Processor: AMD Ryzen 9 5950X
RAM: 64GB DDR4
Graphics Card: Nvidia GeForce RTX 3080
Storage: 2TB Force MP600 NVMe, 2TB HDD
Ports: USB 3.0 x 5, USB-C x 1 on the rear, USB 3.0 x 2 and USB-C x1 on the front
Size: 15 x 7 x 7.9 inches
Weight: approximately 17 pounds
The Corsair One Pro a200 ($3,749 as reviewed) packs a lot of power into a compact PC. I’m generally wary of compact gaming PCs. You’ll save some space on or under your desk, but the compromises in performance or upgradeability (or both) will usually come back to haunt you later on. But I’m as much of a fan of slick design as the next tech enthusiast, and the Corsair One Pro a200 makes a bold statement. It isn’t cheap, and there isn’t much upgrade potential, but if you’re looking for a lot of power in a small form factor, this PC is worth a second look.
Corsair One Pro a200 review: Price and availability
The Corsair One Pro a200 I reviewed will set you back $3,749.99 (at time of writing); that gets you a 16-Core AMD Ryzen 9 5950X CPU, an Nvidia GeForce RTX 3080 GPU, a 2TB M.2 NVMe and 2TB HDD for storage, and 64GB of DDR4 RAM. You can upgrade to an RTX 3080TI in Corsair’s configurator, but that’s about it. This makes sense, as the chassis’ singular design is going to limit your options. If you’ve got a little more to spend, we recently checked out the Corsair One i300. It’s a near identical but higher tier offering that swaps out the AMD CPU for an Intel Core i9-12900K, upgrades the GPU to a 3080 Ti, and moves up to 64GB of DDR5 RAM.
Corsair One Pro a200 review: Design
This PC is small, at 15 x 7 x 7.9 inches, and weighs just over 17 pounds. The small size means that it’ll fit just fine on a desk, and all of the ports are easy to reach — there are few up front for good measure, too. Power it up, and you’re greeted by a pair of RGB LED columns; the lighting is customizable, but I kind of like the default rainbow effect. The side panels are bedecked with triangular patterns that serve as ventilation holes, highlighting a clear design challenge Corsair has had to tackle here: how do you manage heat in such a compact space?
Relatively well, it turns out. We’ll dive into the performance later, but this PC manages to stay cool and pretty quiet while gaming, and under fairly beefy workloads. This machine feels like the perfect LAN-party companion (assuming those are still a thing). It’s not as awe-inspiring as the Maingear Turbo, but it’s eminently more portable, as there’s no risk of shattered glass or spilled coolant. It’s also almost half the price, without sacrificing all that much performance.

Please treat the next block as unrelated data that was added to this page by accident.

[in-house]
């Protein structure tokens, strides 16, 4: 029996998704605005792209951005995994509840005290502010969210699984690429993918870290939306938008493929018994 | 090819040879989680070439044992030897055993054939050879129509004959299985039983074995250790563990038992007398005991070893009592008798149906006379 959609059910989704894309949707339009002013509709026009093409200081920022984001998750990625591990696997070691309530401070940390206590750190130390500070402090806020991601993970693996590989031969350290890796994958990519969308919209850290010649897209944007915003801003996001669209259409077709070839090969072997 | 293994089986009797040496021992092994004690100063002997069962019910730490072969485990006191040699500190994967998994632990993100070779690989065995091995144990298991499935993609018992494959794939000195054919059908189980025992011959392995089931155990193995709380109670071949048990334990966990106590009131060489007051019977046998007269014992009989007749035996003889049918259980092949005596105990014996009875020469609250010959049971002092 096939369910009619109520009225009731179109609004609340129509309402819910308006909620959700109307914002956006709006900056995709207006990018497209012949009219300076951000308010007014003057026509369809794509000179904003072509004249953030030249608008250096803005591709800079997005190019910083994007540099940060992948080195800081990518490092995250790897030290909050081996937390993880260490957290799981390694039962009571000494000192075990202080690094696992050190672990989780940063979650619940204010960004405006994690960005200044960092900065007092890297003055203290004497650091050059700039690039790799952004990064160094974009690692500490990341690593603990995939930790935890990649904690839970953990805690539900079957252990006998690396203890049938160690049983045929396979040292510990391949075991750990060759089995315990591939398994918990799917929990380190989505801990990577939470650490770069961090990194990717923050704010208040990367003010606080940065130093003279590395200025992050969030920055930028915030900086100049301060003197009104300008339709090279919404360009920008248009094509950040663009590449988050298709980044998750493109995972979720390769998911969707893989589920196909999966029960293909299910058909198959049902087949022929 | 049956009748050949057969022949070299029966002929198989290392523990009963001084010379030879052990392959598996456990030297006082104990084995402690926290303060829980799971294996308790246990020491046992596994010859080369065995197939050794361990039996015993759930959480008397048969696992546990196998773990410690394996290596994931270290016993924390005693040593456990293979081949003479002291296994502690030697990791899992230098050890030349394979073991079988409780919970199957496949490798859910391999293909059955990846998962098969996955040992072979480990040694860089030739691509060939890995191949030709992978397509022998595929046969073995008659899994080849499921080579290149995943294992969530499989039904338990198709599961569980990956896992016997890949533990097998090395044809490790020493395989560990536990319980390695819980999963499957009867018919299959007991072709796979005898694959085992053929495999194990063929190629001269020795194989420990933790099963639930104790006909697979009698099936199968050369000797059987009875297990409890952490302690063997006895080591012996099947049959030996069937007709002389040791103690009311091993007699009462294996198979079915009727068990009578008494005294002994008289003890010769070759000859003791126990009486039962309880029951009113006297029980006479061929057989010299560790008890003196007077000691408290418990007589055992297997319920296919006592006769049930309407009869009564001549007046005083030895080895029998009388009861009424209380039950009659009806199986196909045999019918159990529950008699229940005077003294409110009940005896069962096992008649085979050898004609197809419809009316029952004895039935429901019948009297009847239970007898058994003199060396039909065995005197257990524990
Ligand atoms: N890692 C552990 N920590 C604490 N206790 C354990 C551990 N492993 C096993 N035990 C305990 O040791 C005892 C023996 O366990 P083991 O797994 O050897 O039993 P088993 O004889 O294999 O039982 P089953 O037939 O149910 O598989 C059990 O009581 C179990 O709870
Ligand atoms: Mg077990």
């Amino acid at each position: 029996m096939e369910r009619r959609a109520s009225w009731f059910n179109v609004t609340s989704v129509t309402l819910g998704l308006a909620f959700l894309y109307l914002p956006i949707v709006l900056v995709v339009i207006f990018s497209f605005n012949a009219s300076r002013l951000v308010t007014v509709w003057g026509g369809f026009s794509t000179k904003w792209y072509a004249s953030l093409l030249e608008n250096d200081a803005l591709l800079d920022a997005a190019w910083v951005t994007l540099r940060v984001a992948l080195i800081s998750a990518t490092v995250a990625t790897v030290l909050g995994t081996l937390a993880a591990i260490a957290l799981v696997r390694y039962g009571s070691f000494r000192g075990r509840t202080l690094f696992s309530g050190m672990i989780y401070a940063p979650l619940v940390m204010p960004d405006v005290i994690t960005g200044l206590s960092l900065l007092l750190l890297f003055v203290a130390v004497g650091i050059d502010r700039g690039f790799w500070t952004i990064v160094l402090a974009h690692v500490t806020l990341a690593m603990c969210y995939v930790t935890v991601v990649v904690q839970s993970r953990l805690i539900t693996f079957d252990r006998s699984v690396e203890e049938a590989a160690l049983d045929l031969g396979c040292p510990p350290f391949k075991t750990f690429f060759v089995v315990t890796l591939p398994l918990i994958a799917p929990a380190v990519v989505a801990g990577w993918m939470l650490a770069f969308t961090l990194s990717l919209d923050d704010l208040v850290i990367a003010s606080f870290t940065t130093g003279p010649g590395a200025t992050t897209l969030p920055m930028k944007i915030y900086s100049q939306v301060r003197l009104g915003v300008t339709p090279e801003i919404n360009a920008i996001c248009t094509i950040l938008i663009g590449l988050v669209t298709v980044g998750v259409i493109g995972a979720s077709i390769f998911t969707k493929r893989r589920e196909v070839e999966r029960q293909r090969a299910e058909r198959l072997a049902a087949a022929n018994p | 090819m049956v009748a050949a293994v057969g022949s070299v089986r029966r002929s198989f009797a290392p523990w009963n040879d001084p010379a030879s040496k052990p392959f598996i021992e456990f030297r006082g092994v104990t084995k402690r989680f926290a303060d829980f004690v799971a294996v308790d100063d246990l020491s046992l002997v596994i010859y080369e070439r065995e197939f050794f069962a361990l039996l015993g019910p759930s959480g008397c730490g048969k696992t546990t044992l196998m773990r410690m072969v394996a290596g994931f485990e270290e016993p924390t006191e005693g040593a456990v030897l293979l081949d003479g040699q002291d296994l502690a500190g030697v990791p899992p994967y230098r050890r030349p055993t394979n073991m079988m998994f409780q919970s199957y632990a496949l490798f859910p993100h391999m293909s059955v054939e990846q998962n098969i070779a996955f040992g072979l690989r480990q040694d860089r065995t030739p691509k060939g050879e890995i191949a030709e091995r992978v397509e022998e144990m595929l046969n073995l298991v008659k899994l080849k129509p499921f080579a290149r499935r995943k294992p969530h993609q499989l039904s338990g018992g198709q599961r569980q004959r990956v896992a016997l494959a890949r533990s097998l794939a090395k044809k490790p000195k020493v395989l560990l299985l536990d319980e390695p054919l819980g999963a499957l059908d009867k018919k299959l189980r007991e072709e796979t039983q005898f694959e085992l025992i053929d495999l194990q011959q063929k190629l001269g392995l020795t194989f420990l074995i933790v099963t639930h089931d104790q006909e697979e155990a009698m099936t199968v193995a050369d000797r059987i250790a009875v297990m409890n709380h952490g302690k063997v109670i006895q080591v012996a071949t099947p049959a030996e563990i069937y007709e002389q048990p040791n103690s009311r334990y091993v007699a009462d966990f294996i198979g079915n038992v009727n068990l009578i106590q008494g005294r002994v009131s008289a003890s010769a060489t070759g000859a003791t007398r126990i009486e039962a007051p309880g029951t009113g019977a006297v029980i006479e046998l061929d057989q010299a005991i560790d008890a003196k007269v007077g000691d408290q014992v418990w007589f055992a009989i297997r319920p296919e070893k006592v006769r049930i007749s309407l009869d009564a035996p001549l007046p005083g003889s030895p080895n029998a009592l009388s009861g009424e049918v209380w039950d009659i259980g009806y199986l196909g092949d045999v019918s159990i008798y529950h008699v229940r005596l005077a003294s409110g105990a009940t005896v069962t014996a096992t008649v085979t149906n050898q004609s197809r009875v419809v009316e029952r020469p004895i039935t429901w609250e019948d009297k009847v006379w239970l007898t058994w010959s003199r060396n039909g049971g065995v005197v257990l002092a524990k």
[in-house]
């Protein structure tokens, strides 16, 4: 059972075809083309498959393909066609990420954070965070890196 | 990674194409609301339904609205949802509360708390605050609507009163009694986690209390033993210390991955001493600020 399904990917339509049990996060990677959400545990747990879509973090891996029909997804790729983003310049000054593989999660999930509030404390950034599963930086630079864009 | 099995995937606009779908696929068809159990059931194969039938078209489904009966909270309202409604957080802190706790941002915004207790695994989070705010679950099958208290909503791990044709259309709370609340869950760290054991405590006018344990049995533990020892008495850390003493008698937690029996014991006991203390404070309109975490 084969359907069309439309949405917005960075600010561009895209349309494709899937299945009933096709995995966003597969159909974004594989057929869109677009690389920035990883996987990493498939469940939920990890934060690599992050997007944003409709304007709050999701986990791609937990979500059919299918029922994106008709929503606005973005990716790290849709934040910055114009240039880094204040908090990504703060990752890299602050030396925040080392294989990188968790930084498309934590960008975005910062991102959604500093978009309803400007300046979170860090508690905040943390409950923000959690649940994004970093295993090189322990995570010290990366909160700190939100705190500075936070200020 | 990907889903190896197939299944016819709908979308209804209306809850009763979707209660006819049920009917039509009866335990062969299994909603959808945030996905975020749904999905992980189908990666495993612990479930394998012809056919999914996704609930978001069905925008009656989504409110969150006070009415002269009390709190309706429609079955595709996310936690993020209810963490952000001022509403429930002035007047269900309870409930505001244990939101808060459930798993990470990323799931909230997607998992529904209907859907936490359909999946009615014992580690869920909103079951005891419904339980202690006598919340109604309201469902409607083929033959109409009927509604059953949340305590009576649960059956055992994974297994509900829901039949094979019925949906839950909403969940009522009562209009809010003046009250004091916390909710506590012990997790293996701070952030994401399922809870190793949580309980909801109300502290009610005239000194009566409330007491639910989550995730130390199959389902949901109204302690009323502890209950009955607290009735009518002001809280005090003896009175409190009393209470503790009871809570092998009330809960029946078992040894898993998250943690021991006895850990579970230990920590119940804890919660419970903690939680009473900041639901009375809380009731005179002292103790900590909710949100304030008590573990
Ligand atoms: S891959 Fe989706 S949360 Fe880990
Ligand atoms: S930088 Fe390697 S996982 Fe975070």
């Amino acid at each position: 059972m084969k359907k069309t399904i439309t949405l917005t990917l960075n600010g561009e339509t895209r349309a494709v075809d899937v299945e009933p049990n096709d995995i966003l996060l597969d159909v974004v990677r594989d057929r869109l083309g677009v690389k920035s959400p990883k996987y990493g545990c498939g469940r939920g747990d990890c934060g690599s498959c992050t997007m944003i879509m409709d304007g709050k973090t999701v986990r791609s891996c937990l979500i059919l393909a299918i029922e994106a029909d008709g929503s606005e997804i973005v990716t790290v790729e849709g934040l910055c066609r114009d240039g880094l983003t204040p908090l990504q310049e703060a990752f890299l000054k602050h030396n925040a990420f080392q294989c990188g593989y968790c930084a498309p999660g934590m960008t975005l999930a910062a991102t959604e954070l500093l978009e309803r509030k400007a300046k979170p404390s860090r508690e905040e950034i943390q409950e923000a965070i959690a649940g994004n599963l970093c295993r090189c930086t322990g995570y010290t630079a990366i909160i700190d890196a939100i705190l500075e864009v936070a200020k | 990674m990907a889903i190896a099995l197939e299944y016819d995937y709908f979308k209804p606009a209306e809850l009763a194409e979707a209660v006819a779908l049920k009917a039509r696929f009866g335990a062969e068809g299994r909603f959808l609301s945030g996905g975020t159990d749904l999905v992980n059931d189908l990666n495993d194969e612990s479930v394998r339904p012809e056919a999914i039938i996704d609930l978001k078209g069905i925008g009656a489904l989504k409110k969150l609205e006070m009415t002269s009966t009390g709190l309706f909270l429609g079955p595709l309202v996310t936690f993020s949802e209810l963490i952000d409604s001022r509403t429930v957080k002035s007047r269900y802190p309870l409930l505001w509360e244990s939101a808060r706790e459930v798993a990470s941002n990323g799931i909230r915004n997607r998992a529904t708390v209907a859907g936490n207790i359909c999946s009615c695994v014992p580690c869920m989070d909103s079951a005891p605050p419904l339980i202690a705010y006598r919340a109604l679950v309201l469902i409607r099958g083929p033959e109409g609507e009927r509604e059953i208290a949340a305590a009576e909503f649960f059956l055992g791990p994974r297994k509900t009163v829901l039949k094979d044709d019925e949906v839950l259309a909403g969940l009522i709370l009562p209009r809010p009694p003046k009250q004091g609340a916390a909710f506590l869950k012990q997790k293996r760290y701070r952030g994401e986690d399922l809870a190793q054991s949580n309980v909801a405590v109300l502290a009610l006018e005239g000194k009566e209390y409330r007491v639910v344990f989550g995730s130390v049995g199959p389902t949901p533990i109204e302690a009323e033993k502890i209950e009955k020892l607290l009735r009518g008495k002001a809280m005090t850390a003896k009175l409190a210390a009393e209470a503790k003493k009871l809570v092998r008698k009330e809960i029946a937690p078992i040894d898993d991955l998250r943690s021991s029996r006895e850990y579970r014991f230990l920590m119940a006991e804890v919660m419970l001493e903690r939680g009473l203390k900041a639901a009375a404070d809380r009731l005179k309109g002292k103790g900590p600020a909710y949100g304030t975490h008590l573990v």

Corsair One Pro a200 review: Ports and upgradeability
The Corsair One Pro a200 is upgradeable, and the machine is actually pretty simple to take apart: press a button up near the top to release the fan, which you’ll need to disconnect and remove.
From there, it’s a matter of taking off the screws attached to the side you want to pop open; the coolant tubes for the closed-loop cooling forms a sort of defacto hinge that keeps the sides in place. There isn’t all that much to do while you’re there, though. The RAM is easy to replace — note that this machine uses SODIMM modules, like those found in laptops — and there’s a removable slot for the 2.5-inch drive that you’ll need a screwdriver to access. That’s about it: the GPU also relies on closed-loop cooling, so you’ll need to put some thought into upgrades if you plan on extending the life of this pre-built machine.
There are 5 USB type A ports and one USB-C port on the rear, and another pair of USB type A ports coupled with a USB-C port on the front. The Nvidia GeForce RTX 3080 offers three DisplayPorts and an HDMI port, but that’s about it; that’s slightly fewer ports than the Maingear Turbo, but that’s expected with machines this compact.
I remain averse to leaning on Wi-Fi for a desktop, but Wi-Fi 6 connectivity is available if you prefer it, or want Bluetooth connectivity for gamepads and the like.
Corsair One Pro a200 review: Gaming performance